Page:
It's another good week for makers and tinkerers on Kickstarter, with some cool new tools that make traditionally high-end technology available on a budget, plus another kid's toy that might catch the attention of a few grownups too.
For vehicles and robots of all sorts, autonomy is the biggest and most exciting innovative trend these days, and autonomous vehicles are generally powered by one core technology: scanning LiDAR. This is the laser-based sensory system that can map environments, detect objects, and let a computer "see" its surroundings — and while it's not entirely beyond the grasp of smaller-scale projects, until now getting a decent system was not cheap, and the LiDAR sensor was often the single most expensive component in a robot. That's what these two creators discovered when they were trying to build their own autonomous robots, so instead they set out to build Sweep: a high-quality LiDAR sensor that clocks in at a mere $250 but attempts to match the performance of systems that cost several thousands. If it works, the ultimate effect could be an explosion of autonomous devices for the average consumer, as makers and engineers everywhere can start having a bit more fun with this critical technology and keeping down the price of products they end up creating.
This one isn't especially fancy or revolutionary, it's just good. The Bela is a low-latency audio processor that does what it says on the tin, and aims to do it really well. One of the liveliest maker frontiers is music: digital technology enables an essentially infinite list of possibilities for modding instruments, building entirely new ones, and connecting instruments to other systems. But music is also still a precision art for many, and any fun or fancy new instrument needs one thing if it's going to be seriously usable: low latency. Any noticeable delay between hitting a key (or whatnot) and hearing the sound is infuriating and often intolerable. Bela is a tiny, embeddable, programmable audio processing board that boasts a response latency of less than 1ms — a fraction of that achieved even by MIDI on a powerful computer, or one of the iPhone's many high-end audio apps. If it can consistently deliver on that, it could end up in a whole lot of experimental synthesizers, circuit-bent keyboards and creative audio installations very soon.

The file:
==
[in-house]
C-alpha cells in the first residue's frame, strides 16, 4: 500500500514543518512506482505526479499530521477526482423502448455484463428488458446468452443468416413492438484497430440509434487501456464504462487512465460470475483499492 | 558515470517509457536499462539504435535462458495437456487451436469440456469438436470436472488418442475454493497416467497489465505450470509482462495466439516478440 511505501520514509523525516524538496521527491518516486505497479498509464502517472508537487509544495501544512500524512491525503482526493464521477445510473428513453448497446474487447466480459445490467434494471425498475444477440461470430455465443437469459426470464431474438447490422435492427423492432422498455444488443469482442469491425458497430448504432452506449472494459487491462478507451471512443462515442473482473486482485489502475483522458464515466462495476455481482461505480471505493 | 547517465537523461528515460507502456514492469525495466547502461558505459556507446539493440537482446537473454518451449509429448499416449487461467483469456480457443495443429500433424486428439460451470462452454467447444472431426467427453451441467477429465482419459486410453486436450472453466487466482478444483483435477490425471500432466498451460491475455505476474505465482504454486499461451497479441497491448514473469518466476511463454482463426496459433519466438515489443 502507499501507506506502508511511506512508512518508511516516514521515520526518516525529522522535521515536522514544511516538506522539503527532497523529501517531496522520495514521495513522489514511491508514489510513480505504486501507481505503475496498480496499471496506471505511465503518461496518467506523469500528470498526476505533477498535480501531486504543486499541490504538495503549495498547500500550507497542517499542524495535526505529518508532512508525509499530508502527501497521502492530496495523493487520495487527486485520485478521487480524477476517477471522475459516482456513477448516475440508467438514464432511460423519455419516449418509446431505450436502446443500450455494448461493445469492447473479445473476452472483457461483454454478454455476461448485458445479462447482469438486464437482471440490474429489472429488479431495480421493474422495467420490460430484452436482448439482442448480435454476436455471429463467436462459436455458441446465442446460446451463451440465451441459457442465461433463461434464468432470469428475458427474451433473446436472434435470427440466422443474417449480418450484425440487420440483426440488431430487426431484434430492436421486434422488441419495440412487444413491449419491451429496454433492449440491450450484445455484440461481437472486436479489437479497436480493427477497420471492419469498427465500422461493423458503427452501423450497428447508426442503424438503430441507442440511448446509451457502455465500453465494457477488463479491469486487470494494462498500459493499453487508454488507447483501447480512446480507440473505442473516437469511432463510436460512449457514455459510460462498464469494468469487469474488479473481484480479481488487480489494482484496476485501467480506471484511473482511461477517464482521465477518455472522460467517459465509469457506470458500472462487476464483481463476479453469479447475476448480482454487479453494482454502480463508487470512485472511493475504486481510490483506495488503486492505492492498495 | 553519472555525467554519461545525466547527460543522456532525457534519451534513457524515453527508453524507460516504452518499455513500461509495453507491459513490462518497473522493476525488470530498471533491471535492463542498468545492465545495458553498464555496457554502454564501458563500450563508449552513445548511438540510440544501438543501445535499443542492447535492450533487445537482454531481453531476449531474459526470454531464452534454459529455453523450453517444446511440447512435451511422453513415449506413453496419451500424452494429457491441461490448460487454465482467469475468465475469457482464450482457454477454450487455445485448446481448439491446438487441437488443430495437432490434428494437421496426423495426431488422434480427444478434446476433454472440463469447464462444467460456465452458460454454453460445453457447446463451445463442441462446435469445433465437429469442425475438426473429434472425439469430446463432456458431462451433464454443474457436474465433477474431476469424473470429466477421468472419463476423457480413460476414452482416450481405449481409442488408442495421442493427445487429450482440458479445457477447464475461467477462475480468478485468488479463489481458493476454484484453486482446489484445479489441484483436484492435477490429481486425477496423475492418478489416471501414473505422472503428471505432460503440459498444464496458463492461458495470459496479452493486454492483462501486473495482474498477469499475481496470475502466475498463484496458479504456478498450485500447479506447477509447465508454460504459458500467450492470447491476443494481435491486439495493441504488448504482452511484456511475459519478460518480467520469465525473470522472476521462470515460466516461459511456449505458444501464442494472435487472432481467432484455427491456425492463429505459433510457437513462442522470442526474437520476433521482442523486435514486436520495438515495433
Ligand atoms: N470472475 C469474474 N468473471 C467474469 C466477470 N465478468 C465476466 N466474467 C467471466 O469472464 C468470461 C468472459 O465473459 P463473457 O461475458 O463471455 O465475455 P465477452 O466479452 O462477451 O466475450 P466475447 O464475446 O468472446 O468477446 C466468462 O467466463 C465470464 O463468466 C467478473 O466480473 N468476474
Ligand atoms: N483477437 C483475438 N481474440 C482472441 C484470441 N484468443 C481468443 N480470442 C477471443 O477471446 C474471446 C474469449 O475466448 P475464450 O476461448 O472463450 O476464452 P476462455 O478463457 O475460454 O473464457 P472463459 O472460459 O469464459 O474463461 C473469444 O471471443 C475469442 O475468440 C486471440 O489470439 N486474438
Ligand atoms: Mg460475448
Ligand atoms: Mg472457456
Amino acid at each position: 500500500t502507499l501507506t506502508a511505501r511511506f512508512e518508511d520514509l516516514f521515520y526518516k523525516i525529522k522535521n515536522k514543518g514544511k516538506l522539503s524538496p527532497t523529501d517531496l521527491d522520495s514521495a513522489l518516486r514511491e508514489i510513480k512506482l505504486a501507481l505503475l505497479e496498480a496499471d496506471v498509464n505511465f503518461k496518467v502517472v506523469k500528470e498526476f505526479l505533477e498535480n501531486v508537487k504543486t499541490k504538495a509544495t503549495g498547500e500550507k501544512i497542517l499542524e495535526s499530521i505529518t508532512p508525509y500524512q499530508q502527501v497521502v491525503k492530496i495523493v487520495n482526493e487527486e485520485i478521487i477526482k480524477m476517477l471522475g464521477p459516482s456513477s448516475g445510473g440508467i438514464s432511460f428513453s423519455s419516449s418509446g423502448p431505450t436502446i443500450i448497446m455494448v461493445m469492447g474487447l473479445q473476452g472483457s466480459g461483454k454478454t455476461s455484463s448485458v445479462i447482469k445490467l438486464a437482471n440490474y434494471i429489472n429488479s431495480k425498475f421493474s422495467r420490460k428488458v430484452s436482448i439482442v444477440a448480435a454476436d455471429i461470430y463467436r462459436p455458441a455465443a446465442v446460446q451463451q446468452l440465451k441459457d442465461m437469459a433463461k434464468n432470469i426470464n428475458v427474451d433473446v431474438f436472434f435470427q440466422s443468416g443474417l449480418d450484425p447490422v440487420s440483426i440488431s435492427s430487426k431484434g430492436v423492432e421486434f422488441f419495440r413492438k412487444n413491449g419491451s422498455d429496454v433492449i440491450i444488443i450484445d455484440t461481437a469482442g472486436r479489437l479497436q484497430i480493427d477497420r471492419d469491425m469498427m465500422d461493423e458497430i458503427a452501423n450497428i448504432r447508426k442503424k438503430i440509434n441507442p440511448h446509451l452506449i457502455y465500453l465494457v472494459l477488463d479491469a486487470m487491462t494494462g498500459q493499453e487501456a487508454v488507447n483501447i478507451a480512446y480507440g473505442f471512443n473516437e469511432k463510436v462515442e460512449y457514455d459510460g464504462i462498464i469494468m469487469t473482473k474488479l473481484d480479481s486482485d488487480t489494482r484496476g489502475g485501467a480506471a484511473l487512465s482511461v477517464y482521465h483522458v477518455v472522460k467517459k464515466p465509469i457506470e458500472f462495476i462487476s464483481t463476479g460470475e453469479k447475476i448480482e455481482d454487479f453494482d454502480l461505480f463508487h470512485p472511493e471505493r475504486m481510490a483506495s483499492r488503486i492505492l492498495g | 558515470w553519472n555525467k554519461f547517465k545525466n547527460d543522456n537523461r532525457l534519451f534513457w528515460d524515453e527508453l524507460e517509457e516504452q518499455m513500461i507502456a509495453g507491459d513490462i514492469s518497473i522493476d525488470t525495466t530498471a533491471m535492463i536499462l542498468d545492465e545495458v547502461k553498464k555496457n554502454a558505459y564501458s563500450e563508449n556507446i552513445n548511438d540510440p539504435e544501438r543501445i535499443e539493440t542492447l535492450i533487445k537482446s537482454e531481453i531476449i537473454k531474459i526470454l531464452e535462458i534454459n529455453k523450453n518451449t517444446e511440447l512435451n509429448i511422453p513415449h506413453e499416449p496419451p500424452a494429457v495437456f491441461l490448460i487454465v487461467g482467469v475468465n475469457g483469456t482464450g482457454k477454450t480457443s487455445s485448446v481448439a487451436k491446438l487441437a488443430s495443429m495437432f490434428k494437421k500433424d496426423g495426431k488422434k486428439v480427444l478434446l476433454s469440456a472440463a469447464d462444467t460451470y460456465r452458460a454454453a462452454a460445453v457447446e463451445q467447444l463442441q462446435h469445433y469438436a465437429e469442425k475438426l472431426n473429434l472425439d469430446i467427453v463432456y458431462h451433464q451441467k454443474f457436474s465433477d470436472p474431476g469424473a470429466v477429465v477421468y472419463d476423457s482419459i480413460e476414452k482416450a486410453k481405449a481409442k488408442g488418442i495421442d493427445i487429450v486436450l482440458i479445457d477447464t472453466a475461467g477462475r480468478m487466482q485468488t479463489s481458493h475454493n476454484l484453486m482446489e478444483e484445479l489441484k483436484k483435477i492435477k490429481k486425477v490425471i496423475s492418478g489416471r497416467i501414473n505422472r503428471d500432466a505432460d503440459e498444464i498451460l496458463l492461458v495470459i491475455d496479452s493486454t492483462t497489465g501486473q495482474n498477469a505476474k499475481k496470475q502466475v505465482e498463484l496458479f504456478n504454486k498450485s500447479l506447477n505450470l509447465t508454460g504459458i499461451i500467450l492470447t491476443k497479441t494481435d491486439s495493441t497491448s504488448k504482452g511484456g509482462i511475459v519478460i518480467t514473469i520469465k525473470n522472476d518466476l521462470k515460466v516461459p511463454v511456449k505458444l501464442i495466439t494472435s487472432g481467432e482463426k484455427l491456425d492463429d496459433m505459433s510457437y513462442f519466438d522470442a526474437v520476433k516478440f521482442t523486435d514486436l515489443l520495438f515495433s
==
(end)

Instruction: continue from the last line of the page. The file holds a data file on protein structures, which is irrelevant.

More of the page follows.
Two weeks ago, I highlighted another tech toy that lets kids build robots. That one took the form of a single unit, with the focus primarily on the programming. The Tio is a neat twist, taking the form of two (or more!) controllable "blocks" that are designed to be mashed together with all sorts of other stuff — Lego pieces, paper and craft materials, old toys, 3D-printed components, and some custom accessories like wheels and pulleys. The focus is more on building (though programming with the app is possible) which opens them up to kids who might still be too young to dive headlong into code — but that's just a guess, because I'm not a parent. Truth is I just think I'd have fun playing with them myself.